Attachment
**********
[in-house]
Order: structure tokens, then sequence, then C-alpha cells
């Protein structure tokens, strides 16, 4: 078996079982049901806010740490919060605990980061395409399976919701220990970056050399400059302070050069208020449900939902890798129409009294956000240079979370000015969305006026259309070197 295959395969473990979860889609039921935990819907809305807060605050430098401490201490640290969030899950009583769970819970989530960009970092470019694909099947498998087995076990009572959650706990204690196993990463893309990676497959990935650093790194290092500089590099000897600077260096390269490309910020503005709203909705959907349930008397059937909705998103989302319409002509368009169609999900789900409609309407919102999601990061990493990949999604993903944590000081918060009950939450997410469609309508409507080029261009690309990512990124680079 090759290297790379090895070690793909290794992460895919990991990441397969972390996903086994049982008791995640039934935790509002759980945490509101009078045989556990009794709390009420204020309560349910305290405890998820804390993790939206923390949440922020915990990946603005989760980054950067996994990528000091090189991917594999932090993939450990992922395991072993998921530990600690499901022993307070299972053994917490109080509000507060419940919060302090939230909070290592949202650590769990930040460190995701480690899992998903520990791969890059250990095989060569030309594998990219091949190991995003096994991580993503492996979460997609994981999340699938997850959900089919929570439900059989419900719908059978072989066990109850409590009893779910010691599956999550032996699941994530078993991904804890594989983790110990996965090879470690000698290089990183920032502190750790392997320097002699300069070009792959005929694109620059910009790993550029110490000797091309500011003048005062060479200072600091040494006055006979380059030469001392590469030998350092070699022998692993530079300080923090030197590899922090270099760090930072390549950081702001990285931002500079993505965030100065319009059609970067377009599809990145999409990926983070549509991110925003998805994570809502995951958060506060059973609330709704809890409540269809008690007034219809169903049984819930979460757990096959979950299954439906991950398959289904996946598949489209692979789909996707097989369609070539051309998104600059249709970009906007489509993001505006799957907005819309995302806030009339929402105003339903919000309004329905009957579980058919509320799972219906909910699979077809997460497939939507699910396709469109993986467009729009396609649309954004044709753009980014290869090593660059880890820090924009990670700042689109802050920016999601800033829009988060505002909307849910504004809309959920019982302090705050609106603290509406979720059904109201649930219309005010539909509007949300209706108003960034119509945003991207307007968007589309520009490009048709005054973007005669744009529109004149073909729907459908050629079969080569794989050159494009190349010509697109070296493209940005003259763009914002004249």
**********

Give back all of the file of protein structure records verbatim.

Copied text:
[in-house]
Order: structure tokens, then sequence, then C-alpha cells
């Protein structure tokens, strides 16, 4: 078996079982049901806010740490919060605990980061395409399976919701220990970056050399400059302070050069208020449900939902890798129409009294956000240079979370000015969305006026259309070197 295959395969473990979860889609039921935990819907809305807060605050430098401490201490640290969030899950009583769970819970989530960009970092470019694909099947498998087995076990009572959650706990204690196993990463893309990676497959990935650093790194290092500089590099000897600077260096390269490309910020503005709203909705959907349930008397059937909705998103989302319409002509368009169609999900789900409609309407919102999601990061990493990949999604993903944590000081918060009950939450997410469609309508409507080029261009690309990512990124680079 090759290297790379090895070690793909290794992460895919990991990441397969972390996903086994049982008791995640039934935790509002759980945490509101009078045989556990009794709390009420204020309560349910305290405890998820804390993790939206923390949440922020915990990946603005989760980054950067996994990528000091090189991917594999932090993939450990992922395991072993998921530990600690499901022993307070299972053994917490109080509000507060419940919060302090939230909070290592949202650590769990930040460190995701480690899992998903520990791969890059250990095989060569030309594998990219091949190991995003096994991580993503492996979460997609994981999340699938997850959900089919929570439900059989419900719908059978072989066990109850409590009893779910010691599956999550032996699941994530078993991904804890594989983790110990996965090879470690000698290089990183920032502190750790392997320097002699300069070009792959005929694109620059910009790993550029110490000797091309500011003048005062060479200072600091040494006055006979380059030469001392590469030998350092070699022998692993530079300080923090030197590899922090270099760090930072390549950081702001990285931002500079993505965030100065319009059609970067377009599809990145999409990926983070549509991110925003998805994570809502995951958060506060059973609330709704809890409540269809008690007034219809169903049984819930979460757990096959979950299954439906991950398959289904996946598949489209692979789909996707097989369609070539051309998104600059249709970009906007489509993001505006799957907005819309995302806030009339929402105003339903919000309004329905009957579980058919509320799972219906909910699979077809997460497939939507699910396709469109993986467009729009396609649309954004044709753009980014290869090593660059880890820090924009990670700042689109802050920016999601800033829009988060505002909307849910504004809309959920019982302090705050609106603290509406979720059904109201649930219309005010539909509007949300209706108003960034119509945003991207307007968007589309520009490009048709005054973007005669744009529109004149073909729907459908050629079969080569794989050159494009190349010509697109070296493209940005003259763009914002004249």